"So what if the drug kills me?" she said. "The disease is going to anyway. If we can learn from the drug, then at least my life would have had some impact in its last few years."

Gentry died on May 26, 2005 of complications from pneumonia. 

Three months later, after both the FDA and the UVA Committee approved several new protocols, Bennett was allowed to resume administering the drug to the 10 surviving participants.

Bev Nicola was one of them. Diagnosed with ALS in 2003 at age 63, Nicola first lost the ability to speak and to swallow, but while taking pramipexole, she regained some ability to articulate words. In the nine months between the end of Bennett's Phase One trial and resumption of the drug under a new status in September 2005, Nicola's condition deteriorated. She was hospitalized for several weeks in August 2005 with pneumonia, a common complication of ALS. But since that time, Nicola– now one of only five surviving members of the original group– reports that she has regained some strength.

"I'm feeling good and find my breathing is good, and I seem to swallow better," she writes in an email. Typing is now her sole form of communication. But she adds, "I have lost some hand and arm movement."

Bennett says that between 35 and 40 patients like Nicola are taking the drug under the FDA's "Phase One Open Label" protocol, which allows terminally ill patients access to experimental drugs on a compassionate basis. In addition, Bennett says, a new bill is being considered by the U.S. Senate that would allow terminally ill patients faster access to experimental treatments.

In addition to those 35 to 40 patients who are taking 60mg per day of the drug, Bennett says there are three other research studies under way around the country– one at UVA, one at University of Pittsburgh, and one at the University of Nebraska. Those three "futility" studies– involving a total of no more than 40 people taking 30mg per day– are "looking at whether there's any early evidence that taking the drug at a low dose appears to alter the course of the disease."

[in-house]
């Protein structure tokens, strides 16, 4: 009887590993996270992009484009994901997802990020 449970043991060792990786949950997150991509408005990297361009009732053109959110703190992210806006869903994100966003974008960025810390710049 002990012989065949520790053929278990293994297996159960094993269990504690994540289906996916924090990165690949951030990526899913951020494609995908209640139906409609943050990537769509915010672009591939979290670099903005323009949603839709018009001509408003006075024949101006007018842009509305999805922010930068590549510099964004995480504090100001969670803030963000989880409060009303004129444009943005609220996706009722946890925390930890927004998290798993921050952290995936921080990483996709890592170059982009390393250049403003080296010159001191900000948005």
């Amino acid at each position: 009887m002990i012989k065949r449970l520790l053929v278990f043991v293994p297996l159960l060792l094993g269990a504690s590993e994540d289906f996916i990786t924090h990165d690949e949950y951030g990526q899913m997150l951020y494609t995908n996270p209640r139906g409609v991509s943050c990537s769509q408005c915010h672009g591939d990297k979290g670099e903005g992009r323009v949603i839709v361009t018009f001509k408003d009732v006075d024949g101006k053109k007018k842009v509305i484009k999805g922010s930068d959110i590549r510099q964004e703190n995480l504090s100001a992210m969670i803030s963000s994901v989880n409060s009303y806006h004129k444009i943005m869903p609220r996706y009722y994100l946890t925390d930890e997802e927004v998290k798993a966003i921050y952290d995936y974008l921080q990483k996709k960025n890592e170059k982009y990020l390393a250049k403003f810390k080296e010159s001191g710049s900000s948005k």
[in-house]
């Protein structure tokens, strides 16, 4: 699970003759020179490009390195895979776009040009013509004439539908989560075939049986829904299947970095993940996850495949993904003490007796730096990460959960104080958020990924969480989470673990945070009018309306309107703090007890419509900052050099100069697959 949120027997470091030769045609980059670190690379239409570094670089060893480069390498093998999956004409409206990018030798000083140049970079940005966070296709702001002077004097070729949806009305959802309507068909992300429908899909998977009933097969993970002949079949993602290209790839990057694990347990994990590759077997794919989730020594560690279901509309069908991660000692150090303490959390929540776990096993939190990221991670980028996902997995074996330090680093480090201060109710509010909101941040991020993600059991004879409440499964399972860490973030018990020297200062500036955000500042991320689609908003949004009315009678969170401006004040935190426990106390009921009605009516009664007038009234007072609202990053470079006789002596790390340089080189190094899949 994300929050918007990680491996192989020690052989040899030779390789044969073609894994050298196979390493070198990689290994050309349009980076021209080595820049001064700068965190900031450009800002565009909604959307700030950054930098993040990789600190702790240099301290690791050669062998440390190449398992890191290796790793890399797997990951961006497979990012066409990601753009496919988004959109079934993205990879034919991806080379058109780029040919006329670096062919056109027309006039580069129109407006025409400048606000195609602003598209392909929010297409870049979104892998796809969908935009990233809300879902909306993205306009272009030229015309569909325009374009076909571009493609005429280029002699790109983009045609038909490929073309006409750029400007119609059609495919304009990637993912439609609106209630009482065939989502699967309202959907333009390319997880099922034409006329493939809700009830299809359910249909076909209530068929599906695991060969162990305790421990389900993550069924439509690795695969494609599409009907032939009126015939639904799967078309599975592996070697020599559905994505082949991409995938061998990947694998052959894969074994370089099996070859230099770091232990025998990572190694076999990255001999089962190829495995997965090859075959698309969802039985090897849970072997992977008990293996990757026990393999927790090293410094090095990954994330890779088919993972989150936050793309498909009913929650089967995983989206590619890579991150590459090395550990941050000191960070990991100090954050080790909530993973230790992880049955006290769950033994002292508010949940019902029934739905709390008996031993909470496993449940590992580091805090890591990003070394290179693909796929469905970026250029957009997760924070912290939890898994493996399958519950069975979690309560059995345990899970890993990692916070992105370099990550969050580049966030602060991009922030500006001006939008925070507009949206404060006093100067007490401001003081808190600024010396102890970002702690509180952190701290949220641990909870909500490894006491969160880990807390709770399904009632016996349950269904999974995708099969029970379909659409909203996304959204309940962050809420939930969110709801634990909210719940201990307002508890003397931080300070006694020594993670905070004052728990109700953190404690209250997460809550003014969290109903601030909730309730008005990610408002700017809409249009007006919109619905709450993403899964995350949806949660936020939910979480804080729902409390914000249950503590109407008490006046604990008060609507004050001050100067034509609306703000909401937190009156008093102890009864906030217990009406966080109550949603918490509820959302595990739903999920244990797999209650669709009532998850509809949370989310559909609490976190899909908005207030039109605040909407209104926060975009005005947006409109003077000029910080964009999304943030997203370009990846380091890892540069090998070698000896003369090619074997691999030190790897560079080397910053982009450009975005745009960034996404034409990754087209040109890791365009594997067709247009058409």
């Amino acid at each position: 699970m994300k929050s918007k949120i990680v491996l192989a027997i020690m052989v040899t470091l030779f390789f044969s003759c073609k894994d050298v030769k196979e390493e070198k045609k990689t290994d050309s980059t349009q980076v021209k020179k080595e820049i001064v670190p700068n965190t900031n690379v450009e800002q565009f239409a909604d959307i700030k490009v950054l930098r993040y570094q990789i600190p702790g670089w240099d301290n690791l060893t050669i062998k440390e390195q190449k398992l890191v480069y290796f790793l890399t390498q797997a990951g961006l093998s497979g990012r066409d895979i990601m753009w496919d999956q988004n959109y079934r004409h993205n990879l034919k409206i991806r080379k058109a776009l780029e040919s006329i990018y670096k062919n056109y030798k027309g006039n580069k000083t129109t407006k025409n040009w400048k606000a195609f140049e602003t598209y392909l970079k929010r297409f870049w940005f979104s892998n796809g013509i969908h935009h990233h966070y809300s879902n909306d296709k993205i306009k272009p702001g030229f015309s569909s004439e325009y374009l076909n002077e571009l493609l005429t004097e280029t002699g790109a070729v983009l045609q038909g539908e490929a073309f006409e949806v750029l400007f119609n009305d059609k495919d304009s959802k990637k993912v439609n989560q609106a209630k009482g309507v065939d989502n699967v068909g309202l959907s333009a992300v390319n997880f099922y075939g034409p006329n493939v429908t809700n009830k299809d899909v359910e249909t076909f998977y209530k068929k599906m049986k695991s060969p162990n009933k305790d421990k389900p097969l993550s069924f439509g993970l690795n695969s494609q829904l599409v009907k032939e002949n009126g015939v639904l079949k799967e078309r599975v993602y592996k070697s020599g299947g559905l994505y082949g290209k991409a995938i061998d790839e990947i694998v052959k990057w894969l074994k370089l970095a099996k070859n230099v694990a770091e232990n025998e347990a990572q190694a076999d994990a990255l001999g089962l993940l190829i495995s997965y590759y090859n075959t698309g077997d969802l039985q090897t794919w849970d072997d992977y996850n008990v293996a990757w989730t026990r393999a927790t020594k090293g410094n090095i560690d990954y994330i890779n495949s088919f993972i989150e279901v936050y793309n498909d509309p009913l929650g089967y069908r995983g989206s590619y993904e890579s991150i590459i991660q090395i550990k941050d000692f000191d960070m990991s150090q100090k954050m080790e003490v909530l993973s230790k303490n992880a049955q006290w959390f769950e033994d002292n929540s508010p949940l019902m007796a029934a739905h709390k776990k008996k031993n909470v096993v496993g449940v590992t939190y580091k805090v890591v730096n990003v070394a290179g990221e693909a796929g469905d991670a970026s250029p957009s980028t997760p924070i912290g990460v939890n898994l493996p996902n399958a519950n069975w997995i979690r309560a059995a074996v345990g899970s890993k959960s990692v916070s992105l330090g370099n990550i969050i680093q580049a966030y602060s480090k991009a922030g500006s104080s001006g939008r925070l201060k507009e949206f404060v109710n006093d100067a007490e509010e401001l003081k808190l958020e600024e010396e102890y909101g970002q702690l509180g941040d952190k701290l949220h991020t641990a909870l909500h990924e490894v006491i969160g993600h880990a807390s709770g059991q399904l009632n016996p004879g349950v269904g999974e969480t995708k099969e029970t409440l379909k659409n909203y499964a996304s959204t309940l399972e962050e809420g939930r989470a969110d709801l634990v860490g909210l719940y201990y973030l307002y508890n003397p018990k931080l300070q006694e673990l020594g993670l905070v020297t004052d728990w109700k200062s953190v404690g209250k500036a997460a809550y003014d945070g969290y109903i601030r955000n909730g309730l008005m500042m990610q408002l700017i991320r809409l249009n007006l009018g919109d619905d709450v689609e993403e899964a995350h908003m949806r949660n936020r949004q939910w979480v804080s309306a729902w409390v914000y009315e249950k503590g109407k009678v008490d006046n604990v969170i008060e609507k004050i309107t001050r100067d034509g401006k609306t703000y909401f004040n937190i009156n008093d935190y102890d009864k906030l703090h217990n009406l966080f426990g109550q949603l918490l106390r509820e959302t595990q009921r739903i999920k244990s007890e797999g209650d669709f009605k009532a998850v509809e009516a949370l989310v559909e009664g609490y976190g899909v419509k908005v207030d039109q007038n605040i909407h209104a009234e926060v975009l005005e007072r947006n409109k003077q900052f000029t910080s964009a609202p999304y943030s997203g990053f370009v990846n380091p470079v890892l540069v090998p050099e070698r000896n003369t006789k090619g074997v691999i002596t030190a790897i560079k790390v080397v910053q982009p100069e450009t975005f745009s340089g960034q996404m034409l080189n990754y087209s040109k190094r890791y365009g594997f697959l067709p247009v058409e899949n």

In another UVA study testing patients' tolerance of much higher doses, four participants have been escalated to a daily dose of 300mg, 10 times the dose given to the original study group.

Bennett has hypothesized that the loss of motor neuron function is a result of damage to nerve cells from free radicals. Pramipexole, the chemical mirror image of a Parkinson's drug called Mirapex, is a free radical scavenger, and Bennett hopes it might slow– or even reverse– that damage. (Unlike Mirapex, however, pramipexole does not mimic the neurotransmitter dopamine and so does not have the same serious side effects.)

But getting a drug from hypothesis to drugstore shelf is a long and arduous road, Bennett learned. And it's a particularly painful trip when the patients he hopes to help are dying around him.

For now, Bennett remains cautiously optimistic that pramipexole will play a healing role for at least some of the 30,000 Americans living with ALS.

"It depends on how you spin the data," he says of the results he's seeing in the studies. "I'm encouraged by the fact that people seem to tolerate the drug very well."

And giving the higher dose is a critical step.

"We'll be able to give a high enough dose so that if the drug doesn't work," he says, "we'll be able to say we've given it a real test."

Dr. James Bennett celebrates the news:
"In order for any potential therapeutic drug to move out into the world, it has to be commercialized."